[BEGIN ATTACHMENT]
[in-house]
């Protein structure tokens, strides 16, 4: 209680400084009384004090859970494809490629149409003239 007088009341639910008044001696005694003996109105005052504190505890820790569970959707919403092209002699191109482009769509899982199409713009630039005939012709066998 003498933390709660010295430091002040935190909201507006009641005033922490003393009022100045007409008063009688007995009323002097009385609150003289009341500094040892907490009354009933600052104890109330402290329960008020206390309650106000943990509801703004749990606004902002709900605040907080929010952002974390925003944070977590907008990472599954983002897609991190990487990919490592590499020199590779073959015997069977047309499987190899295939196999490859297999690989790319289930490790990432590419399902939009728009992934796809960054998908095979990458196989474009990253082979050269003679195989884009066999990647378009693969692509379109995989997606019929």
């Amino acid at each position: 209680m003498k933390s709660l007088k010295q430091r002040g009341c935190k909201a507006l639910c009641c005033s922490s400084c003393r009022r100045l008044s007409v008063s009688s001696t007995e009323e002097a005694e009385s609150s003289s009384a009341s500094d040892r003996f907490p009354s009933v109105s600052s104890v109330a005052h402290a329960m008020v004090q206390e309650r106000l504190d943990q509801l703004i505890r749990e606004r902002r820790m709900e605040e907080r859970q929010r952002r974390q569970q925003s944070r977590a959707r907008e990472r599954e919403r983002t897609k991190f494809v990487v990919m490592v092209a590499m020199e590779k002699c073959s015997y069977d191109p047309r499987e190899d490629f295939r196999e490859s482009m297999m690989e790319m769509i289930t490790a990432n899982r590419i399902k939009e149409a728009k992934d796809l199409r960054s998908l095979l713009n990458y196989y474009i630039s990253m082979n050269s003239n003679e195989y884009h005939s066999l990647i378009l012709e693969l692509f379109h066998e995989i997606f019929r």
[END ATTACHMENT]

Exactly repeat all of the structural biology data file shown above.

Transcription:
[in-house]
């Protein structure tokens, strides 16, 4: 209680400084009384004090859970494809490629149409003239 007088009341639910008044001696005694003996109105005052504190505890820790569970959707919403092209002699191109482009769509899982199409713009630039005939012709066998 003498933390709660010295430091002040935190909201507006009641005033922490003393009022100045007409008063009688007995009323002097009385609150003289009341500094040892907490009354009933600052104890109330402290329960008020206390309650106000943990509801703004749990606004902002709900605040907080929010952002974390925003944070977590907008990472599954983002897609991190990487990919490592590499020199590779073959015997069977047309499987190899295939196999490859297999690989790319289930490790990432590419399902939009728009992934796809960054998908095979990458196989474009990253082979050269003679195989884009066999990647378009693969692509379109995989997606019929």
């Amino acid at each position: 209680m003498k933390s709660l007088k010295q430091r002040g009341c935190k909201a507006l639910c009641c005033s922490s400084c003393r009022r100045l008044s007409v008063s009688s001696t007995e009323e002097a005694e009385s609150s003289s009384a009341s500094d040892r003996f907490p009354s009933v109105s600052s104890v109330a005052h402290a329960m008020v004090q206390e309650r106000l504190d943990q509801l703004i505890r749990e606004r902002r820790m709900e605040e907080r859970q929010r952002r974390q569970q925003s944070r977590a959707r907008e990472r599954e919403r983002t897609k991190f494809v990487v990919m490592v092209a590499m020199e590779k002699c073959s015997y069977d191109p047309r499987e190899d490629f295939r196999e490859s482009m297999m690989e790319m769509i289930t490790a990432n899982r590419i399902k939009e149409a728009k992934d796809l199409r960054s998908l095979l713009n990458y196989y474009i630039s990253m082979n050269s003239n003679e195989y884009h005939s066999l990647i378009l012709e693969l692509f379109h066998e995989i997606f019929r």